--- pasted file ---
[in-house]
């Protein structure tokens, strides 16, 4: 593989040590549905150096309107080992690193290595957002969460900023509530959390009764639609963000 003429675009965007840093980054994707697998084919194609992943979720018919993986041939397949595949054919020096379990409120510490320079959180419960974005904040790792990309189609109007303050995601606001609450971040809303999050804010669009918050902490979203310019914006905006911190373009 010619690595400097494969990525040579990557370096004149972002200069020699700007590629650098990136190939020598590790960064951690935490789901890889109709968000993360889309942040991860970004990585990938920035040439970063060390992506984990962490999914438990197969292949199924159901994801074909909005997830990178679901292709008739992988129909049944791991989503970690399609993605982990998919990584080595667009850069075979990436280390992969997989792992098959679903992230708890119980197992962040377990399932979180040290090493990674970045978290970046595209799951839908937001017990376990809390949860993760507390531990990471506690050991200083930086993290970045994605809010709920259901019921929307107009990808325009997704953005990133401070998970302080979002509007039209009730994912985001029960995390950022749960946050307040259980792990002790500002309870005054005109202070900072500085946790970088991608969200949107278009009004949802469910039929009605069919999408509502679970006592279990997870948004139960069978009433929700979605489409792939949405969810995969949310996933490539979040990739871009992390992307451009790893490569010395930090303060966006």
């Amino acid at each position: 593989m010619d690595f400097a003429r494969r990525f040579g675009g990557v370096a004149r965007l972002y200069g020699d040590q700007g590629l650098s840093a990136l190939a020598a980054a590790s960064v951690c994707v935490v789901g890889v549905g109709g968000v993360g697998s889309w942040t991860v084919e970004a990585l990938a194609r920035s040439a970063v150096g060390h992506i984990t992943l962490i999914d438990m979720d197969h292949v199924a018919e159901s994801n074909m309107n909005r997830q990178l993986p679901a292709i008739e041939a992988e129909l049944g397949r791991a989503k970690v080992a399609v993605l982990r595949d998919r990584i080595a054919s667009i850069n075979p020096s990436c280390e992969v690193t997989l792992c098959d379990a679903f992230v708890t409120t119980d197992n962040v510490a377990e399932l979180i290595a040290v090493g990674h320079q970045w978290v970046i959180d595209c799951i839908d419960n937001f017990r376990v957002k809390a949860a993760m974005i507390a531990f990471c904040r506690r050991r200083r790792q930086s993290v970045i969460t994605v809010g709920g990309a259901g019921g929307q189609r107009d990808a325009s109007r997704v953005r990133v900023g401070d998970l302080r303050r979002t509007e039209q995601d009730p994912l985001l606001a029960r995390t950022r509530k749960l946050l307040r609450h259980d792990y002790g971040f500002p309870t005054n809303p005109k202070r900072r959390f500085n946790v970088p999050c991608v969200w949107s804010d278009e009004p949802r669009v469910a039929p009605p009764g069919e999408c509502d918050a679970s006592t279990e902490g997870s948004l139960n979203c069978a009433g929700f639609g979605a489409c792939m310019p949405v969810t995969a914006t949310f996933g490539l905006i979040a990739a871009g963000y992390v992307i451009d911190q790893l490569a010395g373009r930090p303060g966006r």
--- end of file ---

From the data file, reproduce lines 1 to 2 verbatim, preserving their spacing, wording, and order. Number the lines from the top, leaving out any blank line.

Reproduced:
[in-house]
């Protein structure tokens, strides 16, 4: 593989040590549905150096309107080992690193290595957002969460900023509530959390009764639609963000 003429675009965007840093980054994707697998084919194609992943979720018919993986041939397949595949054919020096379990409120510490320079959180419960974005904040790792990309189609109007303050995601606001609450971040809303999050804010669009918050902490979203310019914006905006911190373009 010619690595400097494969990525040579990557370096004149972002200069020699700007590629650098990136190939020598590790960064951690935490789901890889109709968000993360889309942040991860970004990585990938920035040439970063060390992506984990962490999914438990197969292949199924159901994801074909909005997830990178679901292709008739992988129909049944791991989503970690399609993605982990998919990584080595667009850069075979990436280390992969997989792992098959679903992230708890119980197992962040377990399932979180040290090493990674970045978290970046595209799951839908937001017990376990809390949860993760507390531990990471506690050991200083930086993290970045994605809010709920259901019921929307107009990808325009997704953005990133401070998970302080979002509007039209009730994912985001029960995390950022749960946050307040259980792990002790500002309870005054005109202070900072500085946790970088991608969200949107278009009004949802469910039929009605069919999408509502679970006592279990997870948004139960069978009433929700979605489409792939949405969810995969949310996933490539979040990739871009992390992307451009790893490569010395930090303060966006």